Why Canada is better than the US — and why it’s not

By Johannes Schmitt-Tegge, dpa

OTTAWA — Fewer weapons. Fewer murders. Far more comprehensive health care coverage. The indescribable beauty of its natural scenery.

It would be easy to say that Canada is a “better” version of the United States, a more peaceful and relaxed version of the often vain and contradictory world power to its south. But there’s more to the story.

The 150th anniversary of Canada’s founding on July 1, 1867, provides an opportunity to take a glance at both sides of the border, which stretches from the U.S. state of Maine in the north-east to Vancouver, British Columbia, on Canada’s Pacific Coast, and on up to Alaska.

Since Donald Trump was elected U.S. president, many Americans have flirted with the idea of starting a new life in the land of its northern neighbor. When Trump unexpectedly won in November, the number of Google searches for “Canada immigration,” “Canada,” and “moving to Canada” surged. The Canadian government’s immigration information website crashed.

And there are indeed a number of facts to back up the claim that life is better in Canada.

Life expectancy is higher. According to the Organisation for Economic Cooperation and Development (OECD), Canadians on average live to be 82, while in the U.S. the overall average is 79.

Healthcare is less expensive. Healthcare-related costs were approximately US$4,860 per Canadian in 2016, according to the independent Canadian Institute for Health Information. In the U.S. health care costs per person exceeded US$10,000 in 2016, or more than double what Canadians paid.

When it comes to education, Canada compares favorably to its neighbor as well as to the rest of the world. In the most recent Pisa study, Canadian students scored an average of 522 points in reading comprehension, mathematics and natural sciences, exceeding the OECD average of 497 points. In the U.S., students scored an average of 492 points. The cost of high school education also favors Canada. OECD data showed that the cost per student in 2012 in Canada was US$22,400 versus US$27,070 in the U.S.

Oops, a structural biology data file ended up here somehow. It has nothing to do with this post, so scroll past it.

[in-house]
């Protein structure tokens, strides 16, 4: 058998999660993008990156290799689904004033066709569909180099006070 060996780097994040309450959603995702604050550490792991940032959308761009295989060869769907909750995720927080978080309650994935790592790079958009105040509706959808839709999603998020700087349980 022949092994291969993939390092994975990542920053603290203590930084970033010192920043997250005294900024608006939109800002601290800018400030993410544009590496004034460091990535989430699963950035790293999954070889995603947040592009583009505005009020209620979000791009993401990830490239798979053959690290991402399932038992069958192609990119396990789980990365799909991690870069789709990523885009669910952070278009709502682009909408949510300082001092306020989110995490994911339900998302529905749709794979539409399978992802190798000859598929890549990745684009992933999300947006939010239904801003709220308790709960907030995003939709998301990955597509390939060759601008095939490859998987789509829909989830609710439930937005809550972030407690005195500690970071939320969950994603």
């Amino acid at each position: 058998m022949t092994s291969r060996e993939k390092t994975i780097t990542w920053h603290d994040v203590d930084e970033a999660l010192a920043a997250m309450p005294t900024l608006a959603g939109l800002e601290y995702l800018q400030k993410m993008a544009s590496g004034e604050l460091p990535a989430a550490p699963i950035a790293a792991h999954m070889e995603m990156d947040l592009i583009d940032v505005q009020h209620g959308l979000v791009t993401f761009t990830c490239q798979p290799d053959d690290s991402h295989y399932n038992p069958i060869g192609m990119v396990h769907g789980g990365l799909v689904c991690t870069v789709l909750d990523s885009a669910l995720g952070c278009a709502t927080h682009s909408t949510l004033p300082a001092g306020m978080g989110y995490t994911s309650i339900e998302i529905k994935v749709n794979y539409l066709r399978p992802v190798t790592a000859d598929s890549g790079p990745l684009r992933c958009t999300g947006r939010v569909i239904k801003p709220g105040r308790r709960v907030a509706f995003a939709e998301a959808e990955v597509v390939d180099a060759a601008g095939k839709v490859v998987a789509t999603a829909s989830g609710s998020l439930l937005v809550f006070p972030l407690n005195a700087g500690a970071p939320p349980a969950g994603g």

But happiness is difficult to measure, and bare statistics about health and education do not necessarily tell the whole story about how satisfied people actually are with their lives.

Those who are drawn to a dynamic business culture and the incomparable mass culture emanating from the U.S. in film, music, art, literature, fashion and in sports could miss a lot in Canada.

Yet, many top actors, including Ryan Gosling, Keanu Reeves and Michael J. Fox, and musicians, including Justin Bieber, Celine Dion, and Bryan Adams are originally from Canada. In winter sports such as ice hockey, speed skating and curling, Canadians enjoy vaunted success. Culturally, the two nations are closely intertwined with each other.

That Canada is usually considered a far more peaceful nation is due to the vast difference in the weapons culture between the two countries. Pistols, revolvers, rifles and shotguns are part of the self-identity of many Americans. With 89 weapons for every 100 residents, the U.S. leads all global statistics. In Canada, that number is 31 weapons per 100 residents, according to the Small Arms Survey.

The murder rate in the U.S. is 5.2 per 100,000 people, while in Canada that number is 1.5 per 100,000 residents, according to the OECD. In Canada 82 per cent of the residents feel safe on the streets at night, while in the U.S. that number is 74 per cent.